Singer details history of crooning in Cabaret show

Posted by admin on January 12, 2013

By Tom Alvarez, Indianapolis Performing Arts Examiner
November 6, 2012

Todd Murray demonstrated that he’s found a good niche as a singer when he performed in “Todd Murray: Croon,” his debut on Saturday, Nov. 3 at the Cabaret at the Columbia Club in downtown Indianapolis.

Accompanied by Alex Rybeck on piano, Sean Harkness on guitar and Steve Doyle on bass, Murray sang selections from the ‘20s through the present, all the while detailing the history of crooning. He explained that before microphones came onto the scene, entertainers had to sing loudly in order to be heard. However, once amplification was introduced, singers were able to subtly interpret lyrics, creating a style which became known as crooning.

With leading man looks and possessing an appealingly rich baritone voice, Murray looked and sounded like the matinee idols who crooned in ‘20s and ‘30s film musicals as he sang to the modest-sized audience in the Cabaret’s Crystal Terrace Room.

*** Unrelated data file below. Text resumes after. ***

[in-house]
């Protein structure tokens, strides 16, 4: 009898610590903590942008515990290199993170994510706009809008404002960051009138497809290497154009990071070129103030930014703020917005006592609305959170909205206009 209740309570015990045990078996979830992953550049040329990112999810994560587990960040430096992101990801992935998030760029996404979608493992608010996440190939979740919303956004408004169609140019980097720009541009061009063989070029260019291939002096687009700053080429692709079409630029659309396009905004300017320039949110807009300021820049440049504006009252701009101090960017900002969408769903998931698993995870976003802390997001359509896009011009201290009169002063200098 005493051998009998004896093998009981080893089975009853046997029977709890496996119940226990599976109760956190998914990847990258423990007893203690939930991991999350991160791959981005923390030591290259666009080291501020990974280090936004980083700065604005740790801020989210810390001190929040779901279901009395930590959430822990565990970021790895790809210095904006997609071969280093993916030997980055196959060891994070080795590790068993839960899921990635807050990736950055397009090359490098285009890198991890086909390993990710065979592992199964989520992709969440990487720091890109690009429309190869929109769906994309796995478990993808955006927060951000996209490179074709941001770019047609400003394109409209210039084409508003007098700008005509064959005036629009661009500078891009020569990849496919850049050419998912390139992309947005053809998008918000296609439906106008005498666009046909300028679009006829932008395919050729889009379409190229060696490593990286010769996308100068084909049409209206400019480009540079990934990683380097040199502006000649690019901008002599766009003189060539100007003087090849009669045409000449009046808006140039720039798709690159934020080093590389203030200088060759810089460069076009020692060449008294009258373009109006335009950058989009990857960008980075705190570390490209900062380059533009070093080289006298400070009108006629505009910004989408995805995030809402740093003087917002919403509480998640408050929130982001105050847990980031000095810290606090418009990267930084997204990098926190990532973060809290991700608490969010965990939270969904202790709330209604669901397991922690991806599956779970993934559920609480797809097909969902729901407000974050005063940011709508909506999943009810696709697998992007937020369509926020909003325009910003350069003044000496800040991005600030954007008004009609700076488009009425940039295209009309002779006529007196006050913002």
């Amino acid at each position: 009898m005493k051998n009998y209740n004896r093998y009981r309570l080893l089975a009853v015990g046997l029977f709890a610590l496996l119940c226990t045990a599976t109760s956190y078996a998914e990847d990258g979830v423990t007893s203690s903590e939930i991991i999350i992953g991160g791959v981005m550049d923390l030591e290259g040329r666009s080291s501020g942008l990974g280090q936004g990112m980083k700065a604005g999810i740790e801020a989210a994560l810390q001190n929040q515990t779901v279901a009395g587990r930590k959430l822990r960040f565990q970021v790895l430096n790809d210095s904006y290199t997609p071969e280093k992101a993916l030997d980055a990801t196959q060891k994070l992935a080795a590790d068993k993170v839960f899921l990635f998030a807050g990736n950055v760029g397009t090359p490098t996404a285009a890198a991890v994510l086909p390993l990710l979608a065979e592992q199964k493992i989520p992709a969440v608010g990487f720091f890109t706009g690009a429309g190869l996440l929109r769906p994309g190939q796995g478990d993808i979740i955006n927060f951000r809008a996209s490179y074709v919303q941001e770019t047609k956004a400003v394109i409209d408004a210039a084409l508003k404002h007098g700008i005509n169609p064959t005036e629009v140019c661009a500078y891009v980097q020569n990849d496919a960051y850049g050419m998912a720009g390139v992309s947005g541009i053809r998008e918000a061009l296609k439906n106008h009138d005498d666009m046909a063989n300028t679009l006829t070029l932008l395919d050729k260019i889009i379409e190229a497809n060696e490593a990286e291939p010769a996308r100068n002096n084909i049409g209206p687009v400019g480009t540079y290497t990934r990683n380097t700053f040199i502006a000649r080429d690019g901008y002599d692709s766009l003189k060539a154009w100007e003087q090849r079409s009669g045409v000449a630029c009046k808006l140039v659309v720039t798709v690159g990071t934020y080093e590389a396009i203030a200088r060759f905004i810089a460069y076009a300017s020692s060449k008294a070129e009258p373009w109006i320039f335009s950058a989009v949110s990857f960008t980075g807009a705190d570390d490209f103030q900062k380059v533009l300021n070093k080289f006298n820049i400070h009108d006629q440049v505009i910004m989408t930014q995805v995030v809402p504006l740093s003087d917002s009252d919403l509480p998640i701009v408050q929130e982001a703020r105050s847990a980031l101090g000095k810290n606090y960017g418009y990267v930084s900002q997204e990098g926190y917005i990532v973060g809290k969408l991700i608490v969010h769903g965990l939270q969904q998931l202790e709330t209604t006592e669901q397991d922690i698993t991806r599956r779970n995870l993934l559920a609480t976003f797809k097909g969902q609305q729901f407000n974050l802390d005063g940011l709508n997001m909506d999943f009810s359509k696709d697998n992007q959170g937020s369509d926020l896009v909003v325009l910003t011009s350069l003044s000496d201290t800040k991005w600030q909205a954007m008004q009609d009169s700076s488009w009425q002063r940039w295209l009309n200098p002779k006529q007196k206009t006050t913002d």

Standout selections during Act 1 included Hoagy Carmichael’s “The Nearness of You,” Bing Crosby’s “You Are Too Beautiful,” “You’ll Never Know,” made famous by Frank Sinatra, and Cole Porter’s “Under My Skin.” Shifting to modern times, Murray also sang Elvis Presley’s “Love Me Tender” and “Michelle” by the Beatles.

Recalling legendary baritone Robert Goulet, Murray opened Act 2 with “If Ever I Would Leave You,” from Camelot. Continuing his musical survey, he also sang Neil Diamond’s “Sweet Caroline,” Leonard Cohen’s “I’m Your Man” and “Whispering,” during which he beautifully harmonized with the three members of his band.

Murray, who was personable and obviously well trained, proved throughout his act that he had singing chops and great technique, but what he lacked was a level of emotional depth that is evident when one is deeply connecting with an audience. Though entertaining, Murray’s act seemed more suitable for a cruise ship lounge rather than for a venue that has showcased some of the cabaret world’s finest performers during its brief yet wildly successful history.

For information about upcoming performances at the Cabaret at the Columbia Club, call (317) 275-1169 or visit

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